After Turner Conviction, City Council Moves Forward

By WGBH News

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Nov. 8, 2010

BOSTON — City Councilor Chuck Turner’s refusal to resign his office despite his recent federal corruption conviction and repeated calls for his ouster may lead his City Council colleagues toward an unprecedented step: Expelling one of their own members.

Two years ago, the embattled city councilor was charged with accepting a $1,000 bribe from an FBI informant — and is the only city councilor ever to be re-elected while facing federal charges. Now, after being convicted of attempted extortion and three counts of perjury two weeks ago, he’s still fighting to keep his seat. Turner has continued his regular council duties and says he’ll continue to do so, although he doesn’t plan to run for office again.

City Councilor Chuck Turner marched at the Carribean Day Parade in Roxbury in August 2006. (Jonathan McIntosh/Flickr)

Turner has requested the city council not conduct disciplinary hearings on his behavior until he is sentenced on Jan. 25, but the City Council President Mike Ross called for a Dec. 1 hearing that will determine Turner’s future on the council.

“(It’s) a step that’s never been taken on the history of the Council,” Ross said, referring to the potential removal of a councilmember, which could result from that hearing.

In an interview with Emily Rooney on Monday, Ross expressed sympathy for Turner. “This is an unfortunate circumstance for a colleague and a friend, and this city,”  Ross said, adding that, as an attorney himself, he would have liked to see Turner’s trial go differently.

But he hoped it wouldn’t come down to a hearing. Ross says he spoke to Turner hours after his conviction. “I asked him if he would be willing to resign, and he said he would not,” Ross said.

So now, the council is moving forward. “We have but one justice system in our country and we may like the outcome, we may not like the outcome of those decisions, that’s not really the point. A felony conviction was had, our rules speak to what happens when there’s a felony conviction and I’m moving forward for the good of the body.”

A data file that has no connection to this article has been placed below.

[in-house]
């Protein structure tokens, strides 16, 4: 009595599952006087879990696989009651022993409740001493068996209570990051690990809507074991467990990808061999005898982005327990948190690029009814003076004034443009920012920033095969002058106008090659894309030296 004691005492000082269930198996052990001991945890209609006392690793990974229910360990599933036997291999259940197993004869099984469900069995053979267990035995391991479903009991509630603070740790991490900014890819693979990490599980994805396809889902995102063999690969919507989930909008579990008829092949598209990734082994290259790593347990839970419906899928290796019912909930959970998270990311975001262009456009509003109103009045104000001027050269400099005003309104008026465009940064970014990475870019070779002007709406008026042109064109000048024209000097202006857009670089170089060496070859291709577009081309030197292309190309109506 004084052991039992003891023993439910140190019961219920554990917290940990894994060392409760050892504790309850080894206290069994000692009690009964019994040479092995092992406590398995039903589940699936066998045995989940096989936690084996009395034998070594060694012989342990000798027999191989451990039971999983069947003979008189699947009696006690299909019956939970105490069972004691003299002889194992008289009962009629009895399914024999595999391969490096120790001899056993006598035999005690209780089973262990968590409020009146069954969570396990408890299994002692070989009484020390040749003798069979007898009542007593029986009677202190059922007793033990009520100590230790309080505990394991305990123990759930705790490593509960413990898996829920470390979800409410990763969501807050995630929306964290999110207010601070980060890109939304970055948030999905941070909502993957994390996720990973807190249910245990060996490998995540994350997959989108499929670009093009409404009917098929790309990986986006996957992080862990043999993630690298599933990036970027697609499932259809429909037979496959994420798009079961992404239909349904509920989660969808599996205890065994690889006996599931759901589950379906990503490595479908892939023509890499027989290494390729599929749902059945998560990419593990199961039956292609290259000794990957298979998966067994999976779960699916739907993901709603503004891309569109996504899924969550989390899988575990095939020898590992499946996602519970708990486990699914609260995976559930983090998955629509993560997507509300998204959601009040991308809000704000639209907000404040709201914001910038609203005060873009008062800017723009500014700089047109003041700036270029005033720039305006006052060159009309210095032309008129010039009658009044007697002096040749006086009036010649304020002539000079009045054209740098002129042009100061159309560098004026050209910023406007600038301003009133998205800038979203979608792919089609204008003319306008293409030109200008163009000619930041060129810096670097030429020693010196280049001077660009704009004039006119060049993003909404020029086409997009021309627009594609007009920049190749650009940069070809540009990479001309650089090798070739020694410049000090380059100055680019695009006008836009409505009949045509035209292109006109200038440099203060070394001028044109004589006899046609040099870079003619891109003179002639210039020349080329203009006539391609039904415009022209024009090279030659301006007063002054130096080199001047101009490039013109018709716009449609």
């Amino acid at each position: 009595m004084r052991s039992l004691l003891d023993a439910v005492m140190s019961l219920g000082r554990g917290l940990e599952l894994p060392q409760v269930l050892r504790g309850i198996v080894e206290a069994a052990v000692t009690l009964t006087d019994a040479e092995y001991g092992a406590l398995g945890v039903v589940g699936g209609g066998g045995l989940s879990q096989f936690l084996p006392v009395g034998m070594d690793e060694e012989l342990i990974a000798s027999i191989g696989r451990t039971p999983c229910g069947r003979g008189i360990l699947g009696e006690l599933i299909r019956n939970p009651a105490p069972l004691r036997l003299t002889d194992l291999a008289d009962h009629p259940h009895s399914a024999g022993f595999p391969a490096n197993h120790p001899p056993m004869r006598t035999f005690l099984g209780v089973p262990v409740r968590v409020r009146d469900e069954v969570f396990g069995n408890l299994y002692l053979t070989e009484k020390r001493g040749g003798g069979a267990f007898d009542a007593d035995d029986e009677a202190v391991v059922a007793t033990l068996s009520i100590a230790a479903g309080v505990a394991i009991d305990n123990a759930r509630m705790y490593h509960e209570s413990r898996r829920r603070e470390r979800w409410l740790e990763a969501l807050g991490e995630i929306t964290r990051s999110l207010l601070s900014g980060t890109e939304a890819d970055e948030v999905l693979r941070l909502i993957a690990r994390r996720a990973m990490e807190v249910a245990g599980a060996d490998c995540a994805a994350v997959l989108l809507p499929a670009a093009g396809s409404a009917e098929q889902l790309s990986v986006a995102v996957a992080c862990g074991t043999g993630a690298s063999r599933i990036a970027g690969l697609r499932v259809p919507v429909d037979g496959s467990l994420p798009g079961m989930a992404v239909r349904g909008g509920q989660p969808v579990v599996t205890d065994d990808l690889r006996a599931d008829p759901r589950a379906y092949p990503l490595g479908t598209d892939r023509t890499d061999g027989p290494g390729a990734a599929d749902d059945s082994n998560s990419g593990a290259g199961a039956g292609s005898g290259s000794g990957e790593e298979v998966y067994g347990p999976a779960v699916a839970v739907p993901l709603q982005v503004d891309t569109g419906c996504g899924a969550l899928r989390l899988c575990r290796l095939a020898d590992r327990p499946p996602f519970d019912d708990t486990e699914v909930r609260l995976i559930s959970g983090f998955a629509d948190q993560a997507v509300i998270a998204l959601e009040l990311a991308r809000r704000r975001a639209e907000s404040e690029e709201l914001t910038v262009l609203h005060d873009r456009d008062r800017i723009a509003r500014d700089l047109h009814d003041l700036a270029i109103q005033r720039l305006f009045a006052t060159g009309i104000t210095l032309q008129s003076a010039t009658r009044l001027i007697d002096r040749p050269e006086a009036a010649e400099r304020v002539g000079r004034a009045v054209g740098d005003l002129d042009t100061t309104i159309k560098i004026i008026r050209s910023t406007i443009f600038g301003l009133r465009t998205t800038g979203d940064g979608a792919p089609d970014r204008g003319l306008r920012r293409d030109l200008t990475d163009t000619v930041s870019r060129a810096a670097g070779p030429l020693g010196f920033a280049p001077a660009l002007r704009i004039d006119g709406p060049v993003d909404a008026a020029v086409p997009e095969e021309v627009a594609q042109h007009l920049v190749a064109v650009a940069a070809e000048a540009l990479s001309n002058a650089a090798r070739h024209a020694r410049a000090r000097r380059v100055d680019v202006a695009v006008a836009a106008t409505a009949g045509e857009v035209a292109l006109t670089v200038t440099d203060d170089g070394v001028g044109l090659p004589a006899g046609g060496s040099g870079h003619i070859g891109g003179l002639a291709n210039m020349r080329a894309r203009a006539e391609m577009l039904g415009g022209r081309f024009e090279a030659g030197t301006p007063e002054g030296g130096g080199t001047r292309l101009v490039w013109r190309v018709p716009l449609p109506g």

Turner actually helped draft the very rules that may lead to his removal from the council. When he was first charged with taking the bribe, the city council sat down to draft a protocol for handling members who get into trouble. The council unanimously decided that, in the event of a felony conviction for one of its members, the council would take a vote on whether the member could remain.

Turner has asked the council to wait until his January sentencing before taking that vote, knowing that he may not be given a prison sentence. But Ross says the rules won’t allow for a wait. “It says we act upon conviction,” Ross said. “Councilor Turner could have, at the time we were making these rules, recommended that we move upon sentencing. That’s not what occurred.”

In the coming weeks, Ross will decide the motion on which the council will vote — and he doesn’t want to rush things. “To be sure in my steps so that whatever I do does not get undone, those are very important steps that I have to go through,” Ross said. But he says his action will be a “decisive” one.

Ross insists the hearing won’t be personal. “This is not about one member, it’s about the integrity of the City Council,” Ross said. “It’s my job as the President of the body to not protect a single person but to really protect the entire integrity of the body.”



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